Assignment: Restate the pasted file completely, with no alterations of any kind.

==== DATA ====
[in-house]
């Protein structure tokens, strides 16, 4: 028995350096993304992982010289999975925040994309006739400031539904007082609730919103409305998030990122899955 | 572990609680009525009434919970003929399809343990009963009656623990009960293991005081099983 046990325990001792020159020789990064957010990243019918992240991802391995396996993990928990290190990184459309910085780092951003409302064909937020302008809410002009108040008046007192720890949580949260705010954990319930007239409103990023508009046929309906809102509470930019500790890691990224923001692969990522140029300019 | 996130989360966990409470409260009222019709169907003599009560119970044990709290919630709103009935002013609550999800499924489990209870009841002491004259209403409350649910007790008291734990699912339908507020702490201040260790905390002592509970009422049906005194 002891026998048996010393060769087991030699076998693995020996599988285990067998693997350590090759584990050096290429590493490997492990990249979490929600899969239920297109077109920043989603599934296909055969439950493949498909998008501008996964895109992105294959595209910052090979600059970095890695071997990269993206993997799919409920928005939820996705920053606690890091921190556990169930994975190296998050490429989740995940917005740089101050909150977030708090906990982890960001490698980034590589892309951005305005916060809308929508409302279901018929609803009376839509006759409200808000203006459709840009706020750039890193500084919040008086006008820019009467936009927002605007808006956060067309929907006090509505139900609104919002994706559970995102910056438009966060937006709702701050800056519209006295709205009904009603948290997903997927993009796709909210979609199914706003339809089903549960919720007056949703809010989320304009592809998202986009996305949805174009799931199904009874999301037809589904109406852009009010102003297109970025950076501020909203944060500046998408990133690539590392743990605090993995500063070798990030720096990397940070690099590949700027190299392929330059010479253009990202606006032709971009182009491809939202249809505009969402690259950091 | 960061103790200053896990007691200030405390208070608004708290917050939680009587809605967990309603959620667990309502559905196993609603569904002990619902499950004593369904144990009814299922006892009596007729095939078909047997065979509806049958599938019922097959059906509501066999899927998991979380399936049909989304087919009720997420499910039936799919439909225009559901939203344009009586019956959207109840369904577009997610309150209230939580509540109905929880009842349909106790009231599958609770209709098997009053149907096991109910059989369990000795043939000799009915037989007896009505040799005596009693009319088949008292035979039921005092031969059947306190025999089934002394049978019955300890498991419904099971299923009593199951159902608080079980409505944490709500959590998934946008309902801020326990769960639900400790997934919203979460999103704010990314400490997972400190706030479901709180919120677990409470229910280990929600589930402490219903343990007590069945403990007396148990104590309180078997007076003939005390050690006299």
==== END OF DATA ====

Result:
[in-house]
């Protein structure tokens, strides 16, 4: 028995350096993304992982010289999975925040994309006739400031539904007082609730919103409305998030990122899955 | 572990609680009525009434919970003929399809343990009963009656623990009960293991005081099983 046990325990001792020159020789990064957010990243019918992240991802391995396996993990928990290190990184459309910085780092951003409302064909937020302008809410002009108040008046007192720890949580949260705010954990319930007239409103990023508009046929309906809102509470930019500790890691990224923001692969990522140029300019 | 996130989360966990409470409260009222019709169907003599009560119970044990709290919630709103009935002013609550999800499924489990209870009841002491004259209403409350649910007790008291734990699912339908507020702490201040260790905390002592509970009422049906005194 002891026998048996010393060769087991030699076998693995020996599988285990067998693997350590090759584990050096290429590493490997492990990249979490929600899969239920297109077109920043989603599934296909055969439950493949498909998008501008996964895109992105294959595209910052090979600059970095890695071997990269993206993997799919409920928005939820996705920053606690890091921190556990169930994975190296998050490429989740995940917005740089101050909150977030708090906990982890960001490698980034590589892309951005305005916060809308929508409302279901018929609803009376839509006759409200808000203006459709840009706020750039890193500084919040008086006008820019009467936009927002605007808006956060067309929907006090509505139900609104919002994706559970995102910056438009966060937006709702701050800056519209006295709205009904009603948290997903997927993009796709909210979609199914706003339809089903549960919720007056949703809010989320304009592809998202986009996305949805174009799931199904009874999301037809589904109406852009009010102003297109970025950076501020909203944060500046998408990133690539590392743990605090993995500063070798990030720096990397940070690099590949700027190299392929330059010479253009990202606006032709971009182009491809939202249809505009969402690259950091 | 960061103790200053896990007691200030405390208070608004708290917050939680009587809605967990309603959620667990309502559905196993609603569904002990619902499950004593369904144990009814299922006892009596007729095939078909047997065979509806049958599938019922097959059906509501066999899927998991979380399936049909989304087919009720997420499910039936799919439909225009559901939203344009009586019956959207109840369904577009997610309150209230939580509540109905929880009842349909106790009231599958609770209709098997009053149907096991109910059989369990000795043939000799009915037989007896009505040799005596009693009319088949008292035979039921005092031969059947306190025999089934002394049978019955300890498991419904099971299923009593199951159902608080079980409505944490709500959590998934946008309902801020326990769960639900400790997934919203979460999103704010990314400490997972400190706030479901709180919120677990409470229910280990929600589930402490219903343990007590069945403990007396148990104590309180078997007076003939005390050690006299």